Richard Nixon’s triumphant march to the presidency began on July 29, 1967, along the shores of a small, wooded lake an hour’s drive north of San Francisco.
The former California legislator and vice president of the United States had been invited to give the Lakeside Address to the Bohemian Club, a selective, somewhat secretive all-male society, which meets annually amid the redwood trees of Northern California. For Nixon, the invitation represented both a great honor and a priceless moment for personal reinvention. His political career had been seemingly derailed by two shattering electoral losses: in the 1960 presidential campaign, and the 1962 California gubernatorial election.
Former President Herbert Hoover had, for many years, given the Lakeside Address. Stepping into Hoover’s shoes was, Nixon later reflected, both an “emotional assignment for me” and an “unparalleled opportunity to reach some of the most important and influential men” in America.
Nixon didn’t say much about the Vietnam War; he promised his audience that he would “take the long view,” rather than dwelling “on current issues like Vietnam.” But the war hovered at the periphery of his remarks. It had to: Hours before, a freak accident aboard the aircraft carrier Forrestal, on station in the Tonkin Gulf, culminated in a horrific fire that claimed the lives of 134 sailors. The pilot and future senator John McCain was among the survivors.
Nixon’s speech offered only partial hints of the course he would adopt as president. It suggested the possibility of negotiations with the Soviet Union, but not with the People’s Republic of China. It offered no real clues of the course Nixon would adopt toward the Vietnam War, although his established reputation as a stalwart anti-Communist would have probably sufficed for much of the audience.
If the Bohemian Club speech gives little hint of the dramatic feats of the Nixon years — high-wire superpower diplomacy, the invasion of Cambodia or the effective abandonment of South Vietnam — it still speaks to a sharp and profound change in America’s approach to the world, and tells us of Vietnam’s broader consequences.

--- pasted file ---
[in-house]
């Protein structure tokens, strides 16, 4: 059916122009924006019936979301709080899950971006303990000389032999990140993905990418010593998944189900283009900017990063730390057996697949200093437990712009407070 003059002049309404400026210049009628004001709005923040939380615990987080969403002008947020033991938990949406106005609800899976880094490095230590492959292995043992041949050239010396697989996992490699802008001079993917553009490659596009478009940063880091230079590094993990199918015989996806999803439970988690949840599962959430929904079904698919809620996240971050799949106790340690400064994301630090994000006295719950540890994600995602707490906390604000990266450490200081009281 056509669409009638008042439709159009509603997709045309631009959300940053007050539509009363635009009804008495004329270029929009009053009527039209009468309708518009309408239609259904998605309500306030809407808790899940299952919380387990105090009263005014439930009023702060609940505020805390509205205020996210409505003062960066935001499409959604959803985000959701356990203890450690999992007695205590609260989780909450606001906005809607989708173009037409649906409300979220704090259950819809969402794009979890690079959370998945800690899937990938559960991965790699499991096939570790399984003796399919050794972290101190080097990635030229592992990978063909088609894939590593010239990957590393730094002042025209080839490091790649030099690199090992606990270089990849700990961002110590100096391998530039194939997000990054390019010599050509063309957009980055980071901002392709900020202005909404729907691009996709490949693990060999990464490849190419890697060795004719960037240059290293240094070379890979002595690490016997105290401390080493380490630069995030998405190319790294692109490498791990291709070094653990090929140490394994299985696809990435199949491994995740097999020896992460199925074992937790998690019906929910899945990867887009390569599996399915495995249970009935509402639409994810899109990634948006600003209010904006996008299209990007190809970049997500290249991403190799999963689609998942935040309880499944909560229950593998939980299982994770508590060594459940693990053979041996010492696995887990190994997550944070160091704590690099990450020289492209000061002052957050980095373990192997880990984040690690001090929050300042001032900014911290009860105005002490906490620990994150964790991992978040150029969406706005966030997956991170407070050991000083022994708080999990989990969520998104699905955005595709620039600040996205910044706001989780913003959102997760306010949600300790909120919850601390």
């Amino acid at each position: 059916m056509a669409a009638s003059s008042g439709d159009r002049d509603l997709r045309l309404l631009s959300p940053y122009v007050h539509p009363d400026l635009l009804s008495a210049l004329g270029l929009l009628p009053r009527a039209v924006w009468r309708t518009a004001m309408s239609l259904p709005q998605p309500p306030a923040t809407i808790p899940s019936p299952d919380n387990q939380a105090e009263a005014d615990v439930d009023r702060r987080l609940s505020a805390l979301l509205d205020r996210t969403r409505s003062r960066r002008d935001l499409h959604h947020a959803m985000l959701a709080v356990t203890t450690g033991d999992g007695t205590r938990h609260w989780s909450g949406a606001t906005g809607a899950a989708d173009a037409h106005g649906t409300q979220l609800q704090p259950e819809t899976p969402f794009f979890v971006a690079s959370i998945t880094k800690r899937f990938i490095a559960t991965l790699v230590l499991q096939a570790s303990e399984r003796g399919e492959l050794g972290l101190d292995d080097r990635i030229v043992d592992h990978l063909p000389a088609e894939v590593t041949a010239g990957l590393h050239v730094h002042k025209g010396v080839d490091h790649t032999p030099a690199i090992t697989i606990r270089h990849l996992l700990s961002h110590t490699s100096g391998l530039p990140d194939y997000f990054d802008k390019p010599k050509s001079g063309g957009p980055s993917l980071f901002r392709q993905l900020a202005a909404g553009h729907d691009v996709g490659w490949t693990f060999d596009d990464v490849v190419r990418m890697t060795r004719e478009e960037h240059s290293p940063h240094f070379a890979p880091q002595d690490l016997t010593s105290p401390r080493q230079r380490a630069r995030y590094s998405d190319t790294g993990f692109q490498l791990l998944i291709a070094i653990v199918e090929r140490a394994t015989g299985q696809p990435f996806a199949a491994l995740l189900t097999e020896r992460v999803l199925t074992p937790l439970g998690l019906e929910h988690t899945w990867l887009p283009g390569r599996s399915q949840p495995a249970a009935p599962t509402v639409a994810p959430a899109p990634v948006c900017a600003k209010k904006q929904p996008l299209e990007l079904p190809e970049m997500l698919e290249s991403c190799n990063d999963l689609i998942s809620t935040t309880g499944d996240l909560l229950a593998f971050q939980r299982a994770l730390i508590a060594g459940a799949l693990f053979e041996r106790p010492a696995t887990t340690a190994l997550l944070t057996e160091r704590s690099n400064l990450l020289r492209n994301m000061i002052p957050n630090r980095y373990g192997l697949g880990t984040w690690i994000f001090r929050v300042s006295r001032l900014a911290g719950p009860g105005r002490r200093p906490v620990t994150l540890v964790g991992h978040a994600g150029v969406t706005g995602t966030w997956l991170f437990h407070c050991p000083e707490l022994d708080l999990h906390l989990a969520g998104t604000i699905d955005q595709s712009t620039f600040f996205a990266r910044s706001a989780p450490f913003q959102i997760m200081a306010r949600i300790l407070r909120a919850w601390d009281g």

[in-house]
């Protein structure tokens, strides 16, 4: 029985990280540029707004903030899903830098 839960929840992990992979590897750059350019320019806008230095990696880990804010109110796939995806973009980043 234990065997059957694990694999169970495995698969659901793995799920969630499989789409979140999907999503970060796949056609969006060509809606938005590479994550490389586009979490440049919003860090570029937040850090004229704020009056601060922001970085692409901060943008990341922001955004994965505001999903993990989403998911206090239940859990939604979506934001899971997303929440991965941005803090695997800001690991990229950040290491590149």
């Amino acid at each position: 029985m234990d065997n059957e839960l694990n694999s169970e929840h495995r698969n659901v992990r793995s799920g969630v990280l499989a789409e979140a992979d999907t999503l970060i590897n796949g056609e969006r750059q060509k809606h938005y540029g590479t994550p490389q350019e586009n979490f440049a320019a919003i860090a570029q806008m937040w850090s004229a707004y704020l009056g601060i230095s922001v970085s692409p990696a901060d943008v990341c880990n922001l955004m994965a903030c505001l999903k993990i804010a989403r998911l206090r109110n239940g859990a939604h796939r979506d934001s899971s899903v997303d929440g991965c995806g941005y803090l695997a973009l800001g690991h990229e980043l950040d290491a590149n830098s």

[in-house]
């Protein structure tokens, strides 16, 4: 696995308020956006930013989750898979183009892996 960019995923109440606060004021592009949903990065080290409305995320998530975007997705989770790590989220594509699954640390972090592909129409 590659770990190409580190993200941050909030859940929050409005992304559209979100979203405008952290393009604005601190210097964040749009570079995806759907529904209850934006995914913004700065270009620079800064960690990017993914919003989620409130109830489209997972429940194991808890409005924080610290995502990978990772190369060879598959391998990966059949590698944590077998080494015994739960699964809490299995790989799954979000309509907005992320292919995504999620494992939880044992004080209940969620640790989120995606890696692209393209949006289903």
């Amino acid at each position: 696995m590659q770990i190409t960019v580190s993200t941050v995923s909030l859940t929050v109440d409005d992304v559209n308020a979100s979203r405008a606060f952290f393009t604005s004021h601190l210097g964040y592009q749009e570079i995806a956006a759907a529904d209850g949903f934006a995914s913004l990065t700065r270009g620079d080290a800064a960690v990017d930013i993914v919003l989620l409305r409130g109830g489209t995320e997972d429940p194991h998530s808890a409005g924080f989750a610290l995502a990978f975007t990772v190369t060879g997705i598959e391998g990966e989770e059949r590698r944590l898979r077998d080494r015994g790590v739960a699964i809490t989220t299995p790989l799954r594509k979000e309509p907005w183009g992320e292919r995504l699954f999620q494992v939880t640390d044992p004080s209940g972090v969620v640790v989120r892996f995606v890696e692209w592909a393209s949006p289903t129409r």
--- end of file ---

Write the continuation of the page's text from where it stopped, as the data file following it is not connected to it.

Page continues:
Nixon’s speech painted a dismal picture of American prestige in the world. “Twenty years ago, after our great World War II victory,” he intoned, “we were respected throughout the world. Today, hardly a day goes by when our flag is not spit upon, a library burned, an embassy stoned some place in the world.” The global backlash against the Vietnam War was the preponderant, although not the sole, cause of this anti-American wave. True to form, Nixon advised a tough, straightforward response: punishing America’s foes and rewarding its friends, and dividing the world starkly into opposing camps.
Of course, many Americans had been doing so since the beginning of the Cold War, but the strains of warfare and the growing torrent of criticism pushed this tendency toward its outermost extreme. This, in turn, greatly complicated America’s relations with the leaders of the nonaligned states. India’s Jawaharlal Nehru, Egypt’s Gamal Abdel Nasser, Yugoslavia’s Josip Broz Tito and Indonesia’s Sukarno had rejected Cold War alignment. To this rising caucus of national leaders, the greatest problem confronting the world was not the East-West contest, but the international struggle against colonialism in all its forms.